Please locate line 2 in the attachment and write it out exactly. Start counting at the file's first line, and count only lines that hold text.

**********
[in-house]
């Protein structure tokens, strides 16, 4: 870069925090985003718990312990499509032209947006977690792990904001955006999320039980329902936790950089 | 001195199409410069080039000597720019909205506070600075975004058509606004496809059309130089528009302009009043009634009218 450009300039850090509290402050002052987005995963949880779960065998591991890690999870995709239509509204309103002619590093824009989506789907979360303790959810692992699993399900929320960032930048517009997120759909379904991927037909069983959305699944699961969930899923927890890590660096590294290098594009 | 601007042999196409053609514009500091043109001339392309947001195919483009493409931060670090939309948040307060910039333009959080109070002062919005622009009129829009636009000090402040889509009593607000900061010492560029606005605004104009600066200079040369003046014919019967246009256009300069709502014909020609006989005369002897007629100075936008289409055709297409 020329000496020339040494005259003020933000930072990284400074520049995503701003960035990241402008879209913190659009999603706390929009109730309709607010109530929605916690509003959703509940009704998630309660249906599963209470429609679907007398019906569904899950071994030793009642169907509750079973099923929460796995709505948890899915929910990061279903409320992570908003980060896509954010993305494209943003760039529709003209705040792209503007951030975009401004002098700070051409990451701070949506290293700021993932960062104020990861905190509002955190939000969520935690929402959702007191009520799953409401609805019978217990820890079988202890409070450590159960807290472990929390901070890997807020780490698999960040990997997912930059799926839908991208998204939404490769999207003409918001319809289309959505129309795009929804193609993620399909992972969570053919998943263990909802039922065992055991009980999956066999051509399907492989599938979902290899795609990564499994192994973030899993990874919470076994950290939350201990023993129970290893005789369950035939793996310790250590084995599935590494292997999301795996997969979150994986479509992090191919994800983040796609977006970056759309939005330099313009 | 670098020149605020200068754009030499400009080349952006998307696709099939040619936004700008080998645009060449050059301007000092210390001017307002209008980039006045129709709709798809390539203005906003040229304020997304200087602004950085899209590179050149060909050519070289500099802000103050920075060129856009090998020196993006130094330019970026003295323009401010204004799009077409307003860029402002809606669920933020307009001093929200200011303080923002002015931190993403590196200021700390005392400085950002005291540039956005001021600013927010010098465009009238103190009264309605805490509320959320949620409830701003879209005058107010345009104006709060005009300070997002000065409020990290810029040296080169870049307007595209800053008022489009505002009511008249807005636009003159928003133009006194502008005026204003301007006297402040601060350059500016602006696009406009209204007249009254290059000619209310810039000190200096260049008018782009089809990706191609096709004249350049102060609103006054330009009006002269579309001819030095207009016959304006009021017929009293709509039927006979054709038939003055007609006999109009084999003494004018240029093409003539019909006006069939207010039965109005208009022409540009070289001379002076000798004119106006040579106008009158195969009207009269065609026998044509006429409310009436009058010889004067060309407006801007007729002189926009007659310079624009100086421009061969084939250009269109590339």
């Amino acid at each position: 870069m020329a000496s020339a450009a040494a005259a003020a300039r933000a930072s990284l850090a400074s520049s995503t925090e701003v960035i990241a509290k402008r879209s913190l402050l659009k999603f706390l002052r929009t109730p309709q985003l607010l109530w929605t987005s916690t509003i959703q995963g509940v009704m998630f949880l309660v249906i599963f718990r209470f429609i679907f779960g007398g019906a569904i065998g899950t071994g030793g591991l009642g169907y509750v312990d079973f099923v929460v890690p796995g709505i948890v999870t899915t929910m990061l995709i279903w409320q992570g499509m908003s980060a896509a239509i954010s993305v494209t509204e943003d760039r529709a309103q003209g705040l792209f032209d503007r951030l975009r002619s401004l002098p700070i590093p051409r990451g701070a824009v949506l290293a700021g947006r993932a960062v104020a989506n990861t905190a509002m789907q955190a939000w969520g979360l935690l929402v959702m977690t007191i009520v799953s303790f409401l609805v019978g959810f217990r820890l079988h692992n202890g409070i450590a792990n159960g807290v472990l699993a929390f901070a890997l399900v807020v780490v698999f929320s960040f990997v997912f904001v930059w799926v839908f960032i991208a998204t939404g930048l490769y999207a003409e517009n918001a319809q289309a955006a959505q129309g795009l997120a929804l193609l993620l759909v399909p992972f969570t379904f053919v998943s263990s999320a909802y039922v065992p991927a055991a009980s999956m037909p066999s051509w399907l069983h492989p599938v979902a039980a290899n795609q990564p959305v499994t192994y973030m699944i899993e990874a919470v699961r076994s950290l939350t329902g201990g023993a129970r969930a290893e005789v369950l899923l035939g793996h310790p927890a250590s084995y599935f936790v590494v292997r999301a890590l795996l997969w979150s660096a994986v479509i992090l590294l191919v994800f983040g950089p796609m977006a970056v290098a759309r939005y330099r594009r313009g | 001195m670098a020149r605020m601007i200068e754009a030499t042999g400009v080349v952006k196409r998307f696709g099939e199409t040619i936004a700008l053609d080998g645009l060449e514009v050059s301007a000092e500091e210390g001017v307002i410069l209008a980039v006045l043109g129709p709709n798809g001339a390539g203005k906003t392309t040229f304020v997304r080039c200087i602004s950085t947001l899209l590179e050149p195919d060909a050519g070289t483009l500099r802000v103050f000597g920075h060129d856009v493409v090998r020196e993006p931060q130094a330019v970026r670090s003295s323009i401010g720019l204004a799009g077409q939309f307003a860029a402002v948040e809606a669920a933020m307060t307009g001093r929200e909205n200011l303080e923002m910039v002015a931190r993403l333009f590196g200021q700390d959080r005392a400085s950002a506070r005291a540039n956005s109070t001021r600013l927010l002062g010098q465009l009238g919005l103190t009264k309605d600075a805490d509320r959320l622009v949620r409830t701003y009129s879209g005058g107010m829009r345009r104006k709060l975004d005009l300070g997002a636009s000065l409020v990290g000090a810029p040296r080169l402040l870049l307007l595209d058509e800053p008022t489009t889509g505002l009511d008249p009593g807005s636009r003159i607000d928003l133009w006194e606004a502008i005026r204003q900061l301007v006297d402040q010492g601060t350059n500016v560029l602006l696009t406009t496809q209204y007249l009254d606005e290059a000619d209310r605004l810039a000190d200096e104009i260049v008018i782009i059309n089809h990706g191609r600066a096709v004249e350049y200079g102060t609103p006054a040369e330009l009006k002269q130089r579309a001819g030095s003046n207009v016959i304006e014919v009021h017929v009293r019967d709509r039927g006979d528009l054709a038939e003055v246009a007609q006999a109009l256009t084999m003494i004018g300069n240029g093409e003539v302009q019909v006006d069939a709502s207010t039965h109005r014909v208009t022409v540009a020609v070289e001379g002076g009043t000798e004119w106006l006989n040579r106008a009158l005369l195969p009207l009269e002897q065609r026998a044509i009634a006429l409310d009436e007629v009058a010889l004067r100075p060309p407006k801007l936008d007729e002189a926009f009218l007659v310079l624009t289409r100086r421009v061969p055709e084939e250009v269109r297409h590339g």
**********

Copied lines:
């Protein structure tokens, strides 16, 4: 870069925090985003718990312990499509032209947006977690792990904001955006999320039980329902936790950089 | 001195199409410069080039000597720019909205506070600075975004058509606004496809059309130089528009302009009043009634009218 450009300039850090509290402050002052987005995963949880779960065998591991890690999870995709239509509204309103002619590093824009989506789907979360303790959810692992699993399900929320960032930048517009997120759909379904991927037909069983959305699944699961969930899923927890890590660096590294290098594009 | 601007042999196409053609514009500091043109001339392309947001195919483009493409931060670090939309948040307060910039333009959080109070002062919005622009009129829009636009000090402040889509009593607000900061010492560029606005605004104009600066200079040369003046014919019967246009256009300069709502014909020609006989005369002897007629100075936008289409055709297409 020329000496020339040494005259003020933000930072990284400074520049995503701003960035990241402008879209913190659009999603706390929009109730309709607010109530929605916690509003959703509940009704998630309660249906599963209470429609679907007398019906569904899950071994030793009642169907509750079973099923929460796995709505948890899915929910990061279903409320992570908003980060896509954010993305494209943003760039529709003209705040792209503007951030975009401004002098700070051409990451701070949506290293700021993932960062104020990861905190509002955190939000969520935690929402959702007191009520799953409401609805019978217990820890079988202890409070450590159960807290472990929390901070890997807020780490698999960040990997997912930059799926839908991208998204939404490769999207003409918001319809289309959505129309795009929804193609993620399909992972969570053919998943263990909802039922065992055991009980999956066999051509399907492989599938979902290899795609990564499994192994973030899993990874919470076994950290939350201990023993129970290893005789369950035939793996310790250590084995599935590494292997999301795996997969979150994986479509992090191919994800983040796609977006970056759309939005330099313009 | 670098020149605020200068754009030499400009080349952006998307696709099939040619936004700008080998645009060449050059301007000092210390001017307002209008980039006045129709709709798809390539203005906003040229304020997304200087602004950085899209590179050149060909050519070289500099802000103050920075060129856009090998020196993006130094330019970026003295323009401010204004799009077409307003860029402002809606669920933020307009001093929200200011303080923002002015931190993403590196200021700390005392400085950002005291540039956005001021600013927010010098465009009238103190009264309605805490509320959320949620409830701003879209005058107010345009104006709060005009300070997002000065409020990290810029040296080169870049307007595209800053008022489009505002009511008249807005636009003159928003133009006194502008005026204003301007006297402040601060350059500016602006696009406009209204007249009254290059000619209310810039000190200096260049008018782009089809990706191609096709004249350049102060609103006054330009009006002269579309001819030095207009016959304006009021017929009293709509039927006979054709038939003055007609006999109009084999003494004018240029093409003539019909006006069939207010039965109005208009022409540009070289001379002076000798004119106006040579106008009158195969009207009269065609026998044509006429409310009436009058010889004067060309407006801007007729002189926009007659310079624009100086421009061969084939250009269109590339």